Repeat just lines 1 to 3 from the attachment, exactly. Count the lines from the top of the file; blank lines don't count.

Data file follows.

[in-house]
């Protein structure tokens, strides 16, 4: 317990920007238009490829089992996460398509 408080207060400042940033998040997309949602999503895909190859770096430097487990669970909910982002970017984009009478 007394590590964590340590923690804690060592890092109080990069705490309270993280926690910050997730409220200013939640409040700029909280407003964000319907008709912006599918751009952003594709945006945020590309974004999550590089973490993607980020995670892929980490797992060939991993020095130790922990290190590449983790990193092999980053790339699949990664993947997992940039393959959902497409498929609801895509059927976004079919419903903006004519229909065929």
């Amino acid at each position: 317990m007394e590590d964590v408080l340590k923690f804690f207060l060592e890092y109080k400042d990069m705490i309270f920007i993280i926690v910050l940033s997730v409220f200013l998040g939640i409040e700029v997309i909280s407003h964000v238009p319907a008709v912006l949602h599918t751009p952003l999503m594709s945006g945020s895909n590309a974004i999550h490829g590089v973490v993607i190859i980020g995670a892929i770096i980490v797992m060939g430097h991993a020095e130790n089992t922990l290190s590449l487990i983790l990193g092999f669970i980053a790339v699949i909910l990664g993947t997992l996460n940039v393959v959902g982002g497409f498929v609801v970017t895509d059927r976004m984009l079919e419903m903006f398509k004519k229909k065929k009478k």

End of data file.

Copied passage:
[in-house]
């Protein structure tokens, strides 16, 4: 317990920007238009490829089992996460398509 408080207060400042940033998040997309949602999503895909190859770096430097487990669970909910982002970017984009009478 007394590590964590340590923690804690060592890092109080990069705490309270993280926690910050997730409220200013939640409040700029909280407003964000319907008709912006599918751009952003594709945006945020590309974004999550590089973490993607980020995670892929980490797992060939991993020095130790922990290190590449983790990193092999980053790339699949990664993947997992940039393959959902497409498929609801895509059927976004079919419903903006004519229909065929």
């Amino acid at each position: 317990m007394e590590d964590v408080l340590k923690f804690f207060l060592e890092y109080k400042d990069m705490i309270f920007i993280i926690v910050l940033s997730v409220f200013l998040g939640i409040e700029v997309i909280s407003h964000v238009p319907a008709v912006l949602h599918t751009p952003l999503m594709s945006g945020s895909n590309a974004i999550h490829g590089v973490v993607i190859i980020g995670a892929i770096i980490v797992m060939g430097h991993a020095e130790n089992t922990l290190s590449l487990i983790l990193g092999f669970i980053a790339v699949i909910l990664g993947t997992l996460n940039v393959v959902g982002g497409f498929v609801v970017t895509d059927r976004m984009l079919e419903m903006f398509k004519k229909k065929k009478k």